Politics and Presidential Elections in the Church: Taboo, Right, or Duty?

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In Fount of Peace Mennonite Brethren Church, the presidential elections were a subject that was brought up in different spaces and in different ways. Not campaigning politically for any candidate, but rather emphasizing the role that the church has in this process, and remembering that as Colombians, voting is not only a right, but also a duty that we should fulfill.

I was chatting about this topic with Katerine Jaramillo, a youth from the church, and she says, “The electoral movement for the presidency of the republic was developed with little motivation and participation by the Fount of Peace Mennonite Brethren Church. The majority were skeptical or undecided, and one of the church members publicly demonstrated that he or she felt demoralized in exercising the right to vote.”

While speaking with Katerine, we agreed it isn’t a secret that for many Christian churches, politics is a taboo topic. That church life shouldn’t be mixed with politics and that is it something that is separated from us as children of God. For Katerine, however, there exists another reason for the lack of participation. “To tell the truth, among faithful members there is an impartiality and a desire not to delve into political issues, thus losing objectivity and the importance of their intervention, so that shows disinterest and lack of political education, with some views that ‘politics have nothing to do with spiritual matters’.”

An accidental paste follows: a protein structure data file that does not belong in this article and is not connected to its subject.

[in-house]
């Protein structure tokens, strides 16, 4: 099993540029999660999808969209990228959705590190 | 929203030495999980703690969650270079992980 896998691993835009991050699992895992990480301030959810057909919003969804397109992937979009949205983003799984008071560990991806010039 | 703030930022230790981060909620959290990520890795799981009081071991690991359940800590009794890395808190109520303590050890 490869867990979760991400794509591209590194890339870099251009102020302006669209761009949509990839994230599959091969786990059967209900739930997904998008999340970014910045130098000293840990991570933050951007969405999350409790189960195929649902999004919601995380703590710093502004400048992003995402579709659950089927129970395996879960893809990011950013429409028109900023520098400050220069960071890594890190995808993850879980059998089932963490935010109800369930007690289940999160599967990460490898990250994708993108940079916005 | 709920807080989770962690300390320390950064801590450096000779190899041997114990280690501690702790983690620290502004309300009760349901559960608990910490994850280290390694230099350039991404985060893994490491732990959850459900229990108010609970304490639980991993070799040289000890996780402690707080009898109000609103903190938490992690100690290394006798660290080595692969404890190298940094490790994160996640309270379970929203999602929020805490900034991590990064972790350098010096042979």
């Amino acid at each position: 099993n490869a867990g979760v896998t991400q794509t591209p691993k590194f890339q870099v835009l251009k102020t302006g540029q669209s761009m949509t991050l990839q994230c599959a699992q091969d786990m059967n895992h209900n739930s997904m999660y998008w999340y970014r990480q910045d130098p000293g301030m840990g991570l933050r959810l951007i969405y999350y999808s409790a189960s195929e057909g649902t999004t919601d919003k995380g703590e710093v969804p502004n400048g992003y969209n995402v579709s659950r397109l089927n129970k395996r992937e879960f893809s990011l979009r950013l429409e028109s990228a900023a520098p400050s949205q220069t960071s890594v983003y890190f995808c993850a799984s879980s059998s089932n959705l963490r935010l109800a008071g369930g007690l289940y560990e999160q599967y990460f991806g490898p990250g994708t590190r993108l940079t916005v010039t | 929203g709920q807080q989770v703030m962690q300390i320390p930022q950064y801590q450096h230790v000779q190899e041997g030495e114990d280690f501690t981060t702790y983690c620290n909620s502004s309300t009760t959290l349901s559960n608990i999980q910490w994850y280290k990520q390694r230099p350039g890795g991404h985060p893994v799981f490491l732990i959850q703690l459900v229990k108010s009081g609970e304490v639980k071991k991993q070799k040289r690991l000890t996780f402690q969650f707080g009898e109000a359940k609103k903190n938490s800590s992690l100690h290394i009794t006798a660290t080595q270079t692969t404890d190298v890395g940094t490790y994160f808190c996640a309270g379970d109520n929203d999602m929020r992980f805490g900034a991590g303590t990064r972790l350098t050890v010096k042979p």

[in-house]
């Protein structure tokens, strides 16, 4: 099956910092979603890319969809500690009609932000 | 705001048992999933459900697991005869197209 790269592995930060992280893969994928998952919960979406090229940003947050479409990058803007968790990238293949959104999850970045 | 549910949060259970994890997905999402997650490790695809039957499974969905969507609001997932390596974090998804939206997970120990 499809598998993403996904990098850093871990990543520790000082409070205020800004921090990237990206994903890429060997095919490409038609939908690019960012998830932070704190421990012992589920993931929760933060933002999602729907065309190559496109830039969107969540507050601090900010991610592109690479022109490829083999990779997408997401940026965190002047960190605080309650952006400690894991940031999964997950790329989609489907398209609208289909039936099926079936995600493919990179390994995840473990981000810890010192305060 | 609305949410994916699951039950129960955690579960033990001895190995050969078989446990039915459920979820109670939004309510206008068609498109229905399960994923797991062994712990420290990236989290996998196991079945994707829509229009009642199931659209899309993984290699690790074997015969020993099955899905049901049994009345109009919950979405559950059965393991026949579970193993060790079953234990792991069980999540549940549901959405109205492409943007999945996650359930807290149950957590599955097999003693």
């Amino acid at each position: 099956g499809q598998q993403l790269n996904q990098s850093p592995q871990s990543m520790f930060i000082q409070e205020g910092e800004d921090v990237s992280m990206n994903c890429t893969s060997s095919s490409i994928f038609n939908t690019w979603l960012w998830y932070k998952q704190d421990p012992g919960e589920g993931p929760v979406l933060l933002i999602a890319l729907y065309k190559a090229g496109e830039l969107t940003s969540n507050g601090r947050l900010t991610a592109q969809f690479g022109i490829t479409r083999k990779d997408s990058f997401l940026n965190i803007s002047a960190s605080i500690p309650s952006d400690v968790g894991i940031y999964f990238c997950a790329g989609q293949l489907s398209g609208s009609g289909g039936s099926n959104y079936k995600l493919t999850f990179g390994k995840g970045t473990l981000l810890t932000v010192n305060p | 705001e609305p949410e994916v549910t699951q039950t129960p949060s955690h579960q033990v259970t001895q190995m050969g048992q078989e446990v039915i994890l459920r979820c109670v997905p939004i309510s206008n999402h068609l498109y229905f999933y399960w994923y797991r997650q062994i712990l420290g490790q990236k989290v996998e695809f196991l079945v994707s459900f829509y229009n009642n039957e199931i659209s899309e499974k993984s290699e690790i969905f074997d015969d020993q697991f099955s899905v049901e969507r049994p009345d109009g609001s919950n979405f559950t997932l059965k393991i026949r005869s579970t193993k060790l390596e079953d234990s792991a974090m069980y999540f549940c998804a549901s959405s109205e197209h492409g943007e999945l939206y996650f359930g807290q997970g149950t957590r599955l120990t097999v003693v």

Some Christian churches have led their members to believe that politics shouldn’t be mixed with the church, and I have heard some people use Romans 12:2, “Do not conform to the pattern of this world, but be transformed by the renewing of your mind. Then you will be able to test and approve what God’s will is—his good, pleasing and perfect will,” as justification for this position. Part of that, of the prejudice that people have, of that idea, of that teaching, or even that discord between members of the congregation, has led to not having much participation.

This is not an easy issue to deal with; each member has a different perspective, just as some faithfully support a candidate, and also there are those who want to exercise their right to vote but don’t know who to vote for. There are those who are impartial and try not to take one side or the other, and finally those who are disinterested in the topic.

“It should be clarified that some, although few, are very conscious of their commitment to participate despite negative comments.” Despite it being a difficult subject, it is a topic that is spoken about within the congregation, and is spoken about without fear, each one having his or her opinion about the candidates and politics.

If there is anything that church agrees on, it is that we all hope that God rules the heart of the candidate that is elected president. And before any man, we put our trust in God and daily ask Him to take control of the country.

By Simon Martinez and Katerina Jaramillo


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